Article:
I have a Nikon D5500 that I bought for our family last Christmas. We were traveling to visit family and it made sense to upgrade from a point-and-shoot to a real DSLR. The D5500 got decent reviews, and I also figured I could use it for astrophotography.
I used the camera and my telescope to capture the transit of Mercury last spring, but that was my first and only foray into astrophotography. The results weren’t stellar, but my primary goal was making the transit visible to the kids and teachers at a local school.
The smudge on the left is a sun sport and the somewhat sharper disk on the right is Mercury. I’ve got to learn how to focus while using the telescope as a lens.
Well, fast forward a bit. I’ve gotten bitten by the astrophotography bug again and I ran across this website describing astrophotography with DSLR cameras. I scoffed a bit at how easy the author makes it sound. Then I went outside and captured these tonight:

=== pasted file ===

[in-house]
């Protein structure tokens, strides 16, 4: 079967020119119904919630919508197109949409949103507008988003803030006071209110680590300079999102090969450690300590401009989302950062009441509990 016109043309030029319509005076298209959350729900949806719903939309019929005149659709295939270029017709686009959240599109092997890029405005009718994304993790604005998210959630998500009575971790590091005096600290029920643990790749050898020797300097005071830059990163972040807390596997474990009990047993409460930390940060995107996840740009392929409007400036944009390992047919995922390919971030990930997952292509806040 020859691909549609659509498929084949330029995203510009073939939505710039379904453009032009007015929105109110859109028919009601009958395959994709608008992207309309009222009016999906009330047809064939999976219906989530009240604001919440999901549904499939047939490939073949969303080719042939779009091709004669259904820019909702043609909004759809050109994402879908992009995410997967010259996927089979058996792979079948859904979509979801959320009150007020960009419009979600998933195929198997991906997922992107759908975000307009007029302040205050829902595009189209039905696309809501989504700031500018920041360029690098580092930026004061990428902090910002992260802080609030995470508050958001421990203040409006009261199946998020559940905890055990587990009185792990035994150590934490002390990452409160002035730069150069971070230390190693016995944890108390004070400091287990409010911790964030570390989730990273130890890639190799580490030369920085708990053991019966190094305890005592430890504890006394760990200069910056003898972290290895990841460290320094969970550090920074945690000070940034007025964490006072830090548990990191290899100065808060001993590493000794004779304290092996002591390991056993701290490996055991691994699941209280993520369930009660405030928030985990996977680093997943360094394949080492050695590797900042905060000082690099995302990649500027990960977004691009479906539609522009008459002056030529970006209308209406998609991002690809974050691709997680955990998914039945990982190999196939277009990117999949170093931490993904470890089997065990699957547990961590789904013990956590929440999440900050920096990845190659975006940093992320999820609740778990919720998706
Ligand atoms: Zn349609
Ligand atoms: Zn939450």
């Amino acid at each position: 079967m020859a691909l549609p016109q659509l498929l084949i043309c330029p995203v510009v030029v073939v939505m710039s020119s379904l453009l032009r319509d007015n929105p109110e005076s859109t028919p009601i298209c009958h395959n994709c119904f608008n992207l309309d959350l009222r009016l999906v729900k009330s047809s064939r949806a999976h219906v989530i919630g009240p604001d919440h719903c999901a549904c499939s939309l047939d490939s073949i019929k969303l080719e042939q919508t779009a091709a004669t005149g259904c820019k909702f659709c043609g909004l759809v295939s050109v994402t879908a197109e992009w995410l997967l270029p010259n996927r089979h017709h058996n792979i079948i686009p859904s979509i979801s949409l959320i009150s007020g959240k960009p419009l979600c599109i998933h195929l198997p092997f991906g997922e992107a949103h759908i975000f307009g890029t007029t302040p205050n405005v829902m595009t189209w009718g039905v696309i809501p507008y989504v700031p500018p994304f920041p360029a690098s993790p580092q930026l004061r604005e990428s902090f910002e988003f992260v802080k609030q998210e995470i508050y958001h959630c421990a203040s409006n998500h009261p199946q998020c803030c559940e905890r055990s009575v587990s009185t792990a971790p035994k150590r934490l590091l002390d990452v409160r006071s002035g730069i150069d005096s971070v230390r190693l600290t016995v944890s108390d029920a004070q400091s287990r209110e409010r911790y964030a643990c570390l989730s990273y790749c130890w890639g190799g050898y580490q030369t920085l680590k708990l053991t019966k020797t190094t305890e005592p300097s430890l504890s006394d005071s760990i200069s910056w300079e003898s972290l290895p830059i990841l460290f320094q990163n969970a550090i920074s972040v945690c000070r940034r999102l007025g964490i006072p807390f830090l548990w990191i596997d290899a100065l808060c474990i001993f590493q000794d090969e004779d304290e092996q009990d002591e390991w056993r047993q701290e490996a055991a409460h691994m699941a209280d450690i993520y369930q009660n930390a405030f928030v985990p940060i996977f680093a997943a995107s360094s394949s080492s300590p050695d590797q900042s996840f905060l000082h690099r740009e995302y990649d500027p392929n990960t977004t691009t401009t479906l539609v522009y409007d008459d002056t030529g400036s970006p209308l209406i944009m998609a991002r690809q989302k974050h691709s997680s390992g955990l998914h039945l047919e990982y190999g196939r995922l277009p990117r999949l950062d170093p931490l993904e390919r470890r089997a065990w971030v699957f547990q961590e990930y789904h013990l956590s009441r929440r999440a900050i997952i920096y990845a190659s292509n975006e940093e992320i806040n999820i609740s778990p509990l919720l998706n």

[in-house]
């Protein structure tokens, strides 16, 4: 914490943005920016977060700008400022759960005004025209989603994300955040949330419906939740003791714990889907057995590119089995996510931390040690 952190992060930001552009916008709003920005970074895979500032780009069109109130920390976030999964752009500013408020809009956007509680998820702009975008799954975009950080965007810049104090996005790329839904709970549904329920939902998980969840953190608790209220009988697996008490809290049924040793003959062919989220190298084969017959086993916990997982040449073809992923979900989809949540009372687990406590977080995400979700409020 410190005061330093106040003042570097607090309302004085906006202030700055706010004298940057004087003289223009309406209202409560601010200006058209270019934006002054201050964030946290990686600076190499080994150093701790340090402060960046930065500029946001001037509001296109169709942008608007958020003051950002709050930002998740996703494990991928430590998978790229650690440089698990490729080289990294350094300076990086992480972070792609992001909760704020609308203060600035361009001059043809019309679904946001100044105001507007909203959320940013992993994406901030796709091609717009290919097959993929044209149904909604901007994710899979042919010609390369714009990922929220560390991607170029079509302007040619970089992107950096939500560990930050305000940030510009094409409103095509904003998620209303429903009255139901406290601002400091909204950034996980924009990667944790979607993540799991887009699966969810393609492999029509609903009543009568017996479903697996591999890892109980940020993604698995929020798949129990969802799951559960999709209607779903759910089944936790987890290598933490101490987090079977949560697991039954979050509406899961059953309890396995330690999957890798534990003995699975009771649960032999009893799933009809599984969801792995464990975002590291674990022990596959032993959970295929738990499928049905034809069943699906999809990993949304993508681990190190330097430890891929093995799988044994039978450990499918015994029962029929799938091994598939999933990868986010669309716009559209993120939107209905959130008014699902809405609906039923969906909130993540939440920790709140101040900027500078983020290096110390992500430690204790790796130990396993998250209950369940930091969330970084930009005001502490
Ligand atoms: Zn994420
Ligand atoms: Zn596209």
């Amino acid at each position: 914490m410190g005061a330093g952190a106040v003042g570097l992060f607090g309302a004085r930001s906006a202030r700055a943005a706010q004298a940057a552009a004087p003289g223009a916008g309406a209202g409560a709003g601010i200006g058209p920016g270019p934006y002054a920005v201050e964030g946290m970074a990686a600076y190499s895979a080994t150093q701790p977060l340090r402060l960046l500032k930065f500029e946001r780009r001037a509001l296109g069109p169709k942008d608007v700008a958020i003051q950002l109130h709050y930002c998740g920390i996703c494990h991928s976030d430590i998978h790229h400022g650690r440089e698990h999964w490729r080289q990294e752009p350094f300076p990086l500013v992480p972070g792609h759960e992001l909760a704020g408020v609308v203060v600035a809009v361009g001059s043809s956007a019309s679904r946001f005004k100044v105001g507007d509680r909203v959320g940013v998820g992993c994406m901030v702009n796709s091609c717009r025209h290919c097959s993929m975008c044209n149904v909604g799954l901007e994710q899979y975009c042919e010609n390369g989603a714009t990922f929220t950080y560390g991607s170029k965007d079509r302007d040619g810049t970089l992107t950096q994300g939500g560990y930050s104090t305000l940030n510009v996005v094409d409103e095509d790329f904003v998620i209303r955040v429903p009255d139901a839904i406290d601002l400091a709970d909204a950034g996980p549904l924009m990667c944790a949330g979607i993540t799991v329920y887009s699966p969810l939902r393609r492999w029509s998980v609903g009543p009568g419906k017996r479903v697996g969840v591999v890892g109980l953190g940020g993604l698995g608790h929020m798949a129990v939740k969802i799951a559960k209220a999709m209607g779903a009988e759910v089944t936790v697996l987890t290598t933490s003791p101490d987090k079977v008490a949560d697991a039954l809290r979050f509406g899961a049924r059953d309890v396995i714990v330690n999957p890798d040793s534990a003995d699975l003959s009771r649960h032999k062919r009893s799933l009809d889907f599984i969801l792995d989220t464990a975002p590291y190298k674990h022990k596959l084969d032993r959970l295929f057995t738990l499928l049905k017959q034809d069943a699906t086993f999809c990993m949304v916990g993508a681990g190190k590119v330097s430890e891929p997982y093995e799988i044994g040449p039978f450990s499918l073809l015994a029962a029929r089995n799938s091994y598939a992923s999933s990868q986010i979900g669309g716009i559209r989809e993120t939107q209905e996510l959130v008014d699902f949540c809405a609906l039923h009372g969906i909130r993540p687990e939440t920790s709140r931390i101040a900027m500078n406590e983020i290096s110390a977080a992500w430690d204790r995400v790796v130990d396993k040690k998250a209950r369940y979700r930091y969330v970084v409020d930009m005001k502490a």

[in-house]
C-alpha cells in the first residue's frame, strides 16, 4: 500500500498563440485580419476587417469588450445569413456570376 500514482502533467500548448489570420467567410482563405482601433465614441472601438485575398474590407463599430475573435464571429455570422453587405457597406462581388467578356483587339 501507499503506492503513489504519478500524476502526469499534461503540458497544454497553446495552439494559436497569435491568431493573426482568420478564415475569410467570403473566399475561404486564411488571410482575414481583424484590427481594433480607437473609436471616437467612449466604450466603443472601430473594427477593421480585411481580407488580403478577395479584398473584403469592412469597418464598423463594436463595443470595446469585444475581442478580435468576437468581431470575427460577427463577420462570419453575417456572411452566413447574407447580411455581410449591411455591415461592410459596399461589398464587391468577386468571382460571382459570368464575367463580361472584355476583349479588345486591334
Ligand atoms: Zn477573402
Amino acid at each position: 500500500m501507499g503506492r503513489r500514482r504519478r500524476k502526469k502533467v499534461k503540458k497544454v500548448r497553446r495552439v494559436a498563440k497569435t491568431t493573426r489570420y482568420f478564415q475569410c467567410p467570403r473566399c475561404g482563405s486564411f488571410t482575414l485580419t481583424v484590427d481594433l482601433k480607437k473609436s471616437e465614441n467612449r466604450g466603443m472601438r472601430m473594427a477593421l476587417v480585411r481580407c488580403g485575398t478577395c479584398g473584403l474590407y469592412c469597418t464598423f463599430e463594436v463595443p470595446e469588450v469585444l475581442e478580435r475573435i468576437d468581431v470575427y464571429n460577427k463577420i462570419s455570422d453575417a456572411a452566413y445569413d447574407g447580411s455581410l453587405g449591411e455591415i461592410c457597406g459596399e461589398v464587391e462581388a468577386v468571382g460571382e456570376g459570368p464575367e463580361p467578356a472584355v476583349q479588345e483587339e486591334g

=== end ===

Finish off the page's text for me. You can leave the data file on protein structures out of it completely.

All of these were captured using nothing but a $25 tripod, the Nikon D5500, the 18-55mm lens that came with the camera, and my phone acting as the shutter bulb. The only post processing was using MacOS Preview to resize the images from 6000 pixels across to 2048 pixels across. The star trail picture had to be ended before I wanted… a car was coming and I was afraid the lights would kill it. I want to do some post processing, but that will have to wait until another night. For the non-star trail pictures, I had the exposure time too high (approximately one minute instead of 30 seconds). To do longer exposures some kind of tracking is required.
Catching interesting images really isn’t all that hard it turns out!